I always try to make a polite nuisance of myself at the fish department of Wegmans. Whenever I see they have a whole fish on displau, I always inquire to the whereabouts of the head. Through this, I've twice acquired salmon heads for free, once been told they were already given away, and one particularly memorable time had to repeat my request and was told, "No, we only sell regular stuff here."
But now it seems that Wegman's has realized there is a demand for the trimmings and is no longer giving them away for free. Poking around the smoked whitefish, I was surprised to see two packages, each containing a wild sockeye salmon tail and the neck (no head though). While I appreciate the store looking to get some return on the trimmings, I was surprised to see they were still asking $16.99/lb, same as a center cut filet of wild salmon. No one was biting, and they were marked down to $10/lb...which still seems pretty high for a lot of fins, neck bones, skin, and cartilage. These were not big meaty cuts.
I could clearly see the top two packages were tail and collar, and assumed the third package in the back was the same. But when I dug it out I found it was filled with rough cuts of salmon filets. While trimming the whole fish into nice, square portions, they had collected up all the odd, angular bits and bagged them up. Now this was a bargain at $10/lb! I scooped them up.
Down at the outer banks of North Carolina, I noticed some seafood restaurants that specialized in local fish would put these odd cubes and strips of fish to use as appetizers. Breaded and fried, they came out a delicious little chunks of mahi mahi or tuna nuggets. I considered this option, but ended up going for an old fashioned dish of potted salmon.
To "pot" something, as in potted meats, potted fish, or the classic Lancashire potted shrimps, just means to seal it up in a pot. It's similar to rillettes or a confit, in that the meat is cooked down, then sealed with a layer of fat, but usually doesn't involve as long of a cooking process (and thus also does not last as long as rillettes or a confit).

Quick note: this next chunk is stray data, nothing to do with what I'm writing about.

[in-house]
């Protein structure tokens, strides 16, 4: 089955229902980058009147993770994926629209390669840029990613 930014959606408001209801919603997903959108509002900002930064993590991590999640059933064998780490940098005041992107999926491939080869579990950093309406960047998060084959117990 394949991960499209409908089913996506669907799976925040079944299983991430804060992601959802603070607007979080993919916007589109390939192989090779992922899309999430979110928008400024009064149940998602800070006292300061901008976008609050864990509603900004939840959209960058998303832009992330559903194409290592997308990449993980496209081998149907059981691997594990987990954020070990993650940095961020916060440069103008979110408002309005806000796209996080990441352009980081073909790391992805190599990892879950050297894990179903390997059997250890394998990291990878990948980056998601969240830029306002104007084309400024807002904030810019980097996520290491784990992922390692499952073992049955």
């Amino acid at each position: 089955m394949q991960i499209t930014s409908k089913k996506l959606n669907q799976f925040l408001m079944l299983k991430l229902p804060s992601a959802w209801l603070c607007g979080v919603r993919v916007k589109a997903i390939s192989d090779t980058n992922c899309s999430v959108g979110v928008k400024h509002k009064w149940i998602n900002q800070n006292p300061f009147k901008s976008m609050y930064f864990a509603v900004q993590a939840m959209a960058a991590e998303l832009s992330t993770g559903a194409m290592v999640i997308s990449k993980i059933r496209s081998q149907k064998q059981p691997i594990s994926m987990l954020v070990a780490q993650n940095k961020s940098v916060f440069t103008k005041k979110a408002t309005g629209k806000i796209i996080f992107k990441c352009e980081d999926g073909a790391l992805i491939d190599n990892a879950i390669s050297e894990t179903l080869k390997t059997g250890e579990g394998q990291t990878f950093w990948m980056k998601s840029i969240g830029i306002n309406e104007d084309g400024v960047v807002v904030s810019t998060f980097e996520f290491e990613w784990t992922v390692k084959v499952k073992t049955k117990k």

|Potted Salmon in Jar|
So to start, I gave the wild salmon a good shake of salt, white pepper, and a touch of cayenne. Then I put a stick of butter in the bottom of a pot with about 1/4 cup of water and bay leaf. The salmon got packed around this and gently cooked for about 40 minutes over a low temperature. Next I removed the meat, picked out the skin and bay leaf, and poured off all the juices. This was packed into a bail top jar with a bit of the cooking juices to make a slightly thick, but spreadable salmon forcemeat. I tried to keep a good amount of the flakes intact to add some variety to the texture, rather than just mashing it into a totally smooth paste. Then I sealed the jar up with some of the (now pinkish) cooking butter and let it sit overnight in the fridge.
The next day I cracked off the seal of butter and scooped out the contents. The salmon spread easily and didn't have any overly "fishy" flavor. It's quite nice on its own, although I've been adding a bit of lemon or snipped chives to brighten up the cooked down flavor of the fish. Another contrast to rillettes or confit is that this still tastes very light and summery, as I just added back enough fat to float on top and cover the salmon.
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